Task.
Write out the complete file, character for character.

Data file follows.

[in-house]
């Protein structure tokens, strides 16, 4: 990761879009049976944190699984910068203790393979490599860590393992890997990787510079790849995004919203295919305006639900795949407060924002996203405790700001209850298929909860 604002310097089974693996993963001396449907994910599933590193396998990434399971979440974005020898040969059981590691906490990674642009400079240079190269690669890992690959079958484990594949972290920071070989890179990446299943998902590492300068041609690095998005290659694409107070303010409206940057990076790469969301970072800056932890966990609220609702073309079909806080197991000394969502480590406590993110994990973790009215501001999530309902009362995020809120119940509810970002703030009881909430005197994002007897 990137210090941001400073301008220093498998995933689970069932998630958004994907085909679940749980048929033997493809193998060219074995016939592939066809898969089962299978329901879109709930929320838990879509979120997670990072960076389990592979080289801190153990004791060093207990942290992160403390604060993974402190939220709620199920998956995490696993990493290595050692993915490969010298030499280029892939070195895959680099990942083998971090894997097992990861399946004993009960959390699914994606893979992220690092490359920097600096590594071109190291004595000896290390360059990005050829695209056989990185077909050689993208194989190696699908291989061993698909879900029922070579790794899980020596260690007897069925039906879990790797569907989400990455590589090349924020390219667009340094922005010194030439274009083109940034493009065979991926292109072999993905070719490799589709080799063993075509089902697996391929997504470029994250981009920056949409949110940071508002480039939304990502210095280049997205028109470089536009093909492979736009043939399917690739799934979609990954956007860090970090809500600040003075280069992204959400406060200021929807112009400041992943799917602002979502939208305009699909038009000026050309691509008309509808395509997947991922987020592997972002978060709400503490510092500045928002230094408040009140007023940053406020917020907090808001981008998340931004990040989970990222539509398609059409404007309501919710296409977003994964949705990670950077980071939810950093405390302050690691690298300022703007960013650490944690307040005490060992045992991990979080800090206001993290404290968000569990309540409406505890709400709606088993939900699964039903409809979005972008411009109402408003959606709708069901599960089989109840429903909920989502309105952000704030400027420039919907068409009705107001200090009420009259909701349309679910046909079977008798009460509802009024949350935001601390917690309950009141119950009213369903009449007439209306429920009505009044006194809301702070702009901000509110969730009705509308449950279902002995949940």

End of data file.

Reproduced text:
[in-house]
């Protein structure tokens, strides 16, 4: 990761879009049976944190699984910068203790393979490599860590393992890997990787510079790849995004919203295919305006639900795949407060924002996203405790700001209850298929909860 604002310097089974693996993963001396449907994910599933590193396998990434399971979440974005020898040969059981590691906490990674642009400079240079190269690669890992690959079958484990594949972290920071070989890179990446299943998902590492300068041609690095998005290659694409107070303010409206940057990076790469969301970072800056932890966990609220609702073309079909806080197991000394969502480590406590993110994990973790009215501001999530309902009362995020809120119940509810970002703030009881909430005197994002007897 990137210090941001400073301008220093498998995933689970069932998630958004994907085909679940749980048929033997493809193998060219074995016939592939066809898969089962299978329901879109709930929320838990879509979120997670990072960076389990592979080289801190153990004791060093207990942290992160403390604060993974402190939220709620199920998956995490696993990493290595050692993915490969010298030499280029892939070195895959680099990942083998971090894997097992990861399946004993009960959390699914994606893979992220690092490359920097600096590594071109190291004595000896290390360059990005050829695209056989990185077909050689993208194989190696699908291989061993698909879900029922070579790794899980020596260690007897069925039906879990790797569907989400990455590589090349924020390219667009340094922005010194030439274009083109940034493009065979991926292109072999993905070719490799589709080799063993075509089902697996391929997504470029994250981009920056949409949110940071508002480039939304990502210095280049997205028109470089536009093909492979736009043939399917690739799934979609990954956007860090970090809500600040003075280069992204959400406060200021929807112009400041992943799917602002979502939208305009699909038009000026050309691509008309509808395509997947991922987020592997972002978060709400503490510092500045928002230094408040009140007023940053406020917020907090808001981008998340931004990040989970990222539509398609059409404007309501919710296409977003994964949705990670950077980071939810950093405390302050690691690298300022703007960013650490944690307040005490060992045992991990979080800090206001993290404290968000569990309540409406505890709400709606088993939900699964039903409809979005972008411009109402408003959606709708069901599960089989109840429903909920989502309105952000704030400027420039919907068409009705107001200090009420009259909701349309679910046909079977008798009460509802009024949350935001601390917690309950009141119950009213369903009449007439209306429920009505009044006194809301702070702009901000509110969730009705509308449950279902002995949940």